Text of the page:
AQAP Confirms Senior Leader’s Death in Yemen Drone Strike

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Al-Akhbar Management

Published Thursday, February 5, 2015

The Yemeni arm of al-Qaeda said on Thursday that one of its leading members had been killed by a US drone strike while traveling in a car in the southern province of Shabwa on January 31.

Three other fighters were also killed in the strike, al-Qaeda in the Arabian Peninsula (AQAP) said in statement posted on Twitter.

AQAP named the three others as Said Bafaraj, Abdelsamie al-Haddaa and Azzam al-Hadrami.

Al-Qaeda senior leader Sheikh Harith bin Ghazi al-Nathari was on AQAP's legal committee and served as an adviser on legal and religious affairs, the statement said.

On January 9, after AQAP claimed responsibility for attack on France's Charlie Hebdo newspaper in Paris, Nathari in a video message threatened France with more attacks, saying, "it is better for you to stop your aggression against the Muslims, so perhaps you will live safely.”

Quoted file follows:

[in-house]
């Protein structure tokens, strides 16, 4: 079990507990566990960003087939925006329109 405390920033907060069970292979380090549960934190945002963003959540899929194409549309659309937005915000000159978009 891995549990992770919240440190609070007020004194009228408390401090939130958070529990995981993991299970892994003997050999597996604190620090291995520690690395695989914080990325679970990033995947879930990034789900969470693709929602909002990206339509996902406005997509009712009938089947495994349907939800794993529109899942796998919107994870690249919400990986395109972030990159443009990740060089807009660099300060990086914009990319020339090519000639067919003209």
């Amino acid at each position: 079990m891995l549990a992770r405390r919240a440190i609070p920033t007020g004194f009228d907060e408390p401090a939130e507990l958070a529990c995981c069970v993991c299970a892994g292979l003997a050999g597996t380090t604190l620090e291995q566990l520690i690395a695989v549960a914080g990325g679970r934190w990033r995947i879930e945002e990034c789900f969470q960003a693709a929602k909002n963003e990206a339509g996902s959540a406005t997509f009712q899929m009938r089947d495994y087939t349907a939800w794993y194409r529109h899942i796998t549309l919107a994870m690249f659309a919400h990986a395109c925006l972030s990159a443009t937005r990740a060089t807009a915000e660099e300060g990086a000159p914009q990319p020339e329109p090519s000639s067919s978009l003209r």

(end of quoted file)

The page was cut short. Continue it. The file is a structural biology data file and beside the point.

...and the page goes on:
Despite a political crisis in Yemen, US President Barack Obama on January 25 vowed no let-up in Washington's campaign against al-Qaeda in Yemen.

He ruled out a US troop deployment in Yemen but said Washington would continue "to go after high value targets inside Yemen."

According to Western sources, at least 11 al-Qaeda suspected militants have been killed in three drone strikes in central and southern Yemen since Obama's statement.

Human rights organizations have raised deep concerns about US drone strikes in Yemen. Critics have denounced the impact the attacks have had on Yemeni civilians, who have been killed or seen their homes destroyed.

On January 27, a Yemeni rights group said a sixth grade student was among those who killed in January 26 US drone strike east of the capital Sanaa.

In December 2013, a US drone strike on a wedding convoy in Yemen killed 17 people, mostly civilians.

The United States counts any male of military age killed in drone strikes as “militants,” regardless of their actual involvement with al-Qaeda.

(Reuters, AFP, Al-Akhbar)

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